What is Sustainability? Four Principles to Define Sustainable Systems.
"Sustainability" has become a buzz word. It gets thrown around the conference room and shows up in mission statements in a variety of industries: agriculture, business, energy, trade, resource consumption. It is often an avoided term in politics, and some still view it as hippy-talk.
But more and more businesses are developing sustainability policies. Consumers are looking for products that leave less of an ecological footprint. Towns, nations, and individuals are slowly becoming aware that business-as-usual is not working in a world where population and consumption is increasing and natural resources are decreasing.
We're beginning to ask: how can we make this all work for our grandkids? How can we make human society sustainable?
And what would that society actually look like? The word sustainability may evoke for many people a whole other series of buzz words and phrases: green, carbon footprint, save the rainforest, biodiversity, organic, conservation...but few can actually define it.
If we're going to work toward a sustainable future, it's important that we agree on a definition.
- The EPA (US Environmental Protection Agency) defines sustainability as such: "Sustainability creates and maintains the conditions under which humans and nature can exist in productive harmony, that permit fulfilling the social, economic and other requirements of present and future generations. Sustainability is important to making sure that we have and will continue to have, the water, materials, and resources to protect human health and our environment."
- An oft-quoted definition of sustainable development comes from the 1987 international Brundtland Commission Report: "Sustainable development is development that meets the needs of the present without compromising the ability of future generations to meet their own needs."
The problem with these definitions is that they are broad, and do not provide specific guidelines that allow us to turn the principles of sustainability into actions.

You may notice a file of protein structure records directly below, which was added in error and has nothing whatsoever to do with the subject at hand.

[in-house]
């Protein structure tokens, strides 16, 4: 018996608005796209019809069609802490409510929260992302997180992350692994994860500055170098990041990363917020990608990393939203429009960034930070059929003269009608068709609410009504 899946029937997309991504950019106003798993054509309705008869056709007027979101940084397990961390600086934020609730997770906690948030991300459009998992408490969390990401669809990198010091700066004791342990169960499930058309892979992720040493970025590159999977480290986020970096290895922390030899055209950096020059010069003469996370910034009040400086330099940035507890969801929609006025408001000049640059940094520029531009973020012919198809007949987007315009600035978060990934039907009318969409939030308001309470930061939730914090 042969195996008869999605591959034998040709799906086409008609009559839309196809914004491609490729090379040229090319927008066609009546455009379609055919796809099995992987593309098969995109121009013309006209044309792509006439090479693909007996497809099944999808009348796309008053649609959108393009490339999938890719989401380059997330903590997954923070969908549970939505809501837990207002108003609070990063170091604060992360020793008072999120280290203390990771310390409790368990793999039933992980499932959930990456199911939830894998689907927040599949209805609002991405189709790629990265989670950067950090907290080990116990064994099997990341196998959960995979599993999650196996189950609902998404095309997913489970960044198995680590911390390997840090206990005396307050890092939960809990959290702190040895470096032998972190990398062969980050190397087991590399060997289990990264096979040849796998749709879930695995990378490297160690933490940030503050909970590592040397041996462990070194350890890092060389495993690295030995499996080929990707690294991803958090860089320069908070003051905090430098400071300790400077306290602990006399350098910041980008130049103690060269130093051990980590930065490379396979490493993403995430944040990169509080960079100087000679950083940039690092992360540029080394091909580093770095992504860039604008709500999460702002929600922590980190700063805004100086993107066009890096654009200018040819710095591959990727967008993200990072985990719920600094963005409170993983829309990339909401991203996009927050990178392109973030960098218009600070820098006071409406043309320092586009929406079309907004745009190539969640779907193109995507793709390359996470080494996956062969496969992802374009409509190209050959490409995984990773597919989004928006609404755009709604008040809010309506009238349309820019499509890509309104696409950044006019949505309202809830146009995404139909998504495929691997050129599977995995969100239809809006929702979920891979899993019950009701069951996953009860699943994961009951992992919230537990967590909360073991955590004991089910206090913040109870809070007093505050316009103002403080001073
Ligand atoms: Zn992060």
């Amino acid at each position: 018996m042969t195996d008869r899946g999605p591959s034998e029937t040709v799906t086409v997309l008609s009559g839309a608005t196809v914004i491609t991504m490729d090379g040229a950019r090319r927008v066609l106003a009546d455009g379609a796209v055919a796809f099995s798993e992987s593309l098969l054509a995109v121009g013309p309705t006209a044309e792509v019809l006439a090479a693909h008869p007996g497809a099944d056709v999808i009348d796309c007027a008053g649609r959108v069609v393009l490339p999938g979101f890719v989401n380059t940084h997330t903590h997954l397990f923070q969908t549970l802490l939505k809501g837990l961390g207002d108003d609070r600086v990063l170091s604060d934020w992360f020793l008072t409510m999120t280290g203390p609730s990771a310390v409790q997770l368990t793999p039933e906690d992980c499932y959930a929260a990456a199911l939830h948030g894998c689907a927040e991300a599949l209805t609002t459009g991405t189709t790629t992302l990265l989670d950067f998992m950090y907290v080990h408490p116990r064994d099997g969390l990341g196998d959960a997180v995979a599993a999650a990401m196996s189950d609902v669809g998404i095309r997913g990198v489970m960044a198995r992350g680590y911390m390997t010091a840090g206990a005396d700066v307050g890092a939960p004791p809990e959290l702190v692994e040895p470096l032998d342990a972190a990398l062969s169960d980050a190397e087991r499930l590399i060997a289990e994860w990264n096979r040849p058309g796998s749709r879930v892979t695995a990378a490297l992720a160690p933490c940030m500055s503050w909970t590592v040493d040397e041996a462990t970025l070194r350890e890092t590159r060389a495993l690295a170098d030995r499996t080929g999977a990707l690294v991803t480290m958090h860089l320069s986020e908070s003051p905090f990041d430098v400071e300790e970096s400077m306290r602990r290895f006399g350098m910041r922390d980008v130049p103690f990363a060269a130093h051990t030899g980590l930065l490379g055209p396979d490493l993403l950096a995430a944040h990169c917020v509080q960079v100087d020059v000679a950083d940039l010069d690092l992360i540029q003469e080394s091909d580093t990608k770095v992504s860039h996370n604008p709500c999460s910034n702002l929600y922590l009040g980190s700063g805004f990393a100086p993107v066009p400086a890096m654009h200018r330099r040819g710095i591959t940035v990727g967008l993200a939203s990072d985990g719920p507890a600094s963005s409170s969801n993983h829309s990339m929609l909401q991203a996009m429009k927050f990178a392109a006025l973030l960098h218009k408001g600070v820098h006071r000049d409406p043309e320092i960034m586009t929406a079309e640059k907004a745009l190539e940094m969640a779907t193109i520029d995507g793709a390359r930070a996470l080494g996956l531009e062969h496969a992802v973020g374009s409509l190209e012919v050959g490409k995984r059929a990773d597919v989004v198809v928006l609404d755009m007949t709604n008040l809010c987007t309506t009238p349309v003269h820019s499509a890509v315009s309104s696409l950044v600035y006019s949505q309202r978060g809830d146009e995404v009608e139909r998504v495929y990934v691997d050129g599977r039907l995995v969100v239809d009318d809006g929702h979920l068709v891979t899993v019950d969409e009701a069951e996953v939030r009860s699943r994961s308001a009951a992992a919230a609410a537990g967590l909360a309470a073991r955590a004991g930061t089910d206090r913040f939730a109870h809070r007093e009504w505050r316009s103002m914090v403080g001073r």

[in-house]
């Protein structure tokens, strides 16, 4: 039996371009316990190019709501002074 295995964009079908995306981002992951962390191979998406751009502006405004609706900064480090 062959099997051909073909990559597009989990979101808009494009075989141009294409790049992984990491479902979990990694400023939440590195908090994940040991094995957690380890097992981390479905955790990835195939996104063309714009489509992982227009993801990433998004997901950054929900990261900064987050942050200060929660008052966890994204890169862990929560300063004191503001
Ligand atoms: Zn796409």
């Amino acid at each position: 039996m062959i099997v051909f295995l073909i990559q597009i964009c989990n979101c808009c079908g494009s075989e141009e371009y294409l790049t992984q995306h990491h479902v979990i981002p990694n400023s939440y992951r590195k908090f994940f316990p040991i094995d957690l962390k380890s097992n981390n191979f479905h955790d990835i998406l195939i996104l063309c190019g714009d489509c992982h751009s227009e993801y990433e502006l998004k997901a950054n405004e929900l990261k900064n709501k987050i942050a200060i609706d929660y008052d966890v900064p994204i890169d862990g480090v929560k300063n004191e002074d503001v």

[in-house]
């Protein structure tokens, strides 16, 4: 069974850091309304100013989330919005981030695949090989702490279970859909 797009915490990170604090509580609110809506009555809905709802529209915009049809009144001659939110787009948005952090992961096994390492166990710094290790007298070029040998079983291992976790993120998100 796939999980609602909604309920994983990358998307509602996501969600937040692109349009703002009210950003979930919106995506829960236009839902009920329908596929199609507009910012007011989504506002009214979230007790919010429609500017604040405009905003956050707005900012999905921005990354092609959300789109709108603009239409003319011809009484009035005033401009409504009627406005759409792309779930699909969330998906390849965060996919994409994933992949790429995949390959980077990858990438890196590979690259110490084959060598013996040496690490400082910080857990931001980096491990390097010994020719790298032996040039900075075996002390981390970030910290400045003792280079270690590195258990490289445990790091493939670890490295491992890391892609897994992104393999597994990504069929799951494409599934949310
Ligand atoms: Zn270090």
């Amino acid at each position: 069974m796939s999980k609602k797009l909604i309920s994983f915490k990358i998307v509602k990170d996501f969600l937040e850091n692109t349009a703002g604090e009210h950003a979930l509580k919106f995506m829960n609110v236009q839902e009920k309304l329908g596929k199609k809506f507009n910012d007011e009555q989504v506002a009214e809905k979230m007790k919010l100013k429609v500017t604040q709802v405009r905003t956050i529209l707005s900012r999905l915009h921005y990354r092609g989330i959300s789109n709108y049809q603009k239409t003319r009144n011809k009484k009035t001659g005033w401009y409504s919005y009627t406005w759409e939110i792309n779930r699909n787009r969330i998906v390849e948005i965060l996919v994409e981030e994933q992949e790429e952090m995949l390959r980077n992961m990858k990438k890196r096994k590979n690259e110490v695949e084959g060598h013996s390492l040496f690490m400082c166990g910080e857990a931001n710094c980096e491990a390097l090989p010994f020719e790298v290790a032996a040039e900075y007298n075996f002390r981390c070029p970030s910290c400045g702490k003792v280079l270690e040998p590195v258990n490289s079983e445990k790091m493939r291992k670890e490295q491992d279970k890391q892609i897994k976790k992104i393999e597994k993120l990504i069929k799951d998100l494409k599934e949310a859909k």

The Natural Step: A Complete and Specific Definition of Sustainability
The Natural Step (TNS), an international non-profit with Swedish origins, has developed a definition of sustainability based on four principles. In it's beginning, TNS founder Karl Henrik Robèrt circulated the principles amongst ecologists, economists, chemists, and doctors to get consensus on what is the complete definition of sustainability. It took 21 drafts, but they came up came up with four conditions necessary for a sustainable system.
And while the language may seem scientific or obtuse, each word was carefully selected to capture the full and precise meaning of sustainability.
What are the Conditions found in a Sustainable System?
"In a sustainable society, nature is not subject to systematically increasing...
1. substances extracted from the earth's crust
2. concentrations of substances produced by society
3. degradation by physical means
4. and, in that society, people are not subject to conditions that systematically undermine their capacity to meet their needs."
At this point you might be saying "Whaaaaaaat...??" What the heck does the earth's crust have to do with it all? And what does the rest of it mean anyways?
Why is the phrase 'Systematically Increasing' important?
Note that the principles do not say that we cannot do any of these things. It is not calling for a halt on all extraction of resources, demanding that we stop driving cars entirely, never cut down another tree nor eat another banana.
Rather, it says that these activities should take place only to the extent that they do not overwhelm natural systems to the point that they cannot replenish themselves. When natural systems cannot replenish themselves, then we also face the inability to meet our food, energy, security, or other needs.
Also, note that the fourth principle says: do not undermine people's capacity to meet their needs. Thus, a sustainable society is not a utopia where everyone's needs are met. It does not describe a society without hunger or unemployment. Rather, a society must not discriminate against people or allow situations to exist that block people from finding the health care, food, education, shelter, etc...that they need.
1. Substances Extracted from the Earth's Crust